The importance of science journalism has been increasingly obvious during the pandemic. We talked to Milica Momčilović, president of the World Federation of Science Journalists, about the status of science journalism today. She also spoke about science journalism in a webinar on trending topics in media literacy organized within the SEENPM members’ “Media for Citizens – Citizens for Media” project in the Western Balkans.
“Science is the only news. Human nature doesn’t change much; science does, and the change accrues, altering the world irreversibly.” – Stewart Brand
What is science journalism and why is it important?
Science journalism conveys reporting about science to the public. The aim of a science journalist is to give very detailed, specific, and often jargon-laden scientific information into a form that general public can understand and appreciate while still communicating it accurately. But it all starts with curiosity about science and an interest in the craft of journalism. And despite these obvious affiliations with science, most of science journalists take the traditional watchdog role seriously. Scientific research, new technologies, environment and climate change, etc… these aren’t just science stories. They play a major role in key political, economic, cultural and social policy discussions, as well as in public dialogue. Science issues are especially important to cover nowadays.
What paths to becoming a science journalist are available to reporters in the Western Balkans?
Many science journalists are drawn to the field by their own passion for science and increasingly are informed by their own education and experience in science. Science journalists often have training in the scientific disciplines that they cover. However, good preparation for interviews and even deceptively simple questions such as “What does this mean to the people on the street?” can often help a science journalist develop material that is useful for the intended audience. It’s simple – if you don’t understand something, it’s likely the general public won’t either.
Science journalists face an increasing need to convey factually correct information through storytelling techniques in order to tap both into the rational and emotional side of their audiences, the latter of which to some extent ensuring that the information uptake persists.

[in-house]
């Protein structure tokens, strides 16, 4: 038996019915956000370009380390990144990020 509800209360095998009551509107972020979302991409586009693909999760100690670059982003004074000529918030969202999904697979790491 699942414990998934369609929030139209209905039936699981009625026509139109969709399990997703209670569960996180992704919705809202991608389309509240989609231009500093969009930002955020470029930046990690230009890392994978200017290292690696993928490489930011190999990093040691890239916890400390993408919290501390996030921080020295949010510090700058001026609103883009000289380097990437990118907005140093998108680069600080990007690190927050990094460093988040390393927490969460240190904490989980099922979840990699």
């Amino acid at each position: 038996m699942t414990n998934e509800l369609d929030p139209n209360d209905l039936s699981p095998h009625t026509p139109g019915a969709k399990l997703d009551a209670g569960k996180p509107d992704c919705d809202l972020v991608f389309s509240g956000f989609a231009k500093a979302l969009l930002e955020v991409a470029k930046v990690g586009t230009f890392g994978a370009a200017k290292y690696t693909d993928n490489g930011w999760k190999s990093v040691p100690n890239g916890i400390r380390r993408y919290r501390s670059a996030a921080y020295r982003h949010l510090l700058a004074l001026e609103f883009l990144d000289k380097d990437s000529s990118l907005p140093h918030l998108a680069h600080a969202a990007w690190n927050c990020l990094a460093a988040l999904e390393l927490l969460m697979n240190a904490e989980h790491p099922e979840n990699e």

Nowadays they are finding new ways to train, learn from, and collaborate with others mostly through the World Federation of Science Journalists, a multinational organization dedicated to improving the calibre of science journalism through a wide variety of activities — from workshops to conferences to mentorship programmes — with partners that include universities, governments, and NGOs and local or regional associations such as the Balkan Network of Science Journalists, a group of professionals from Balkan countries.
More specifically, it provides professional development opportunities in the form of on-line courses and live workshops that enable senior journalists to share their experiences and skills. Working alone as individuals, together as self-organized groups, and through their professional societies, science journalists have shored up traditions, linked generations, funded reporting projects and awards, and recreated the community of practice once inherent in newsroom culture. But the most important thing is to simply be open to learning all the time.
How can newsrooms quickly improve their reporting on issues related to scientific enquiry while at the same time enabling top reporters to specialize in science journalism? Any examples of good practice in the region or beyond?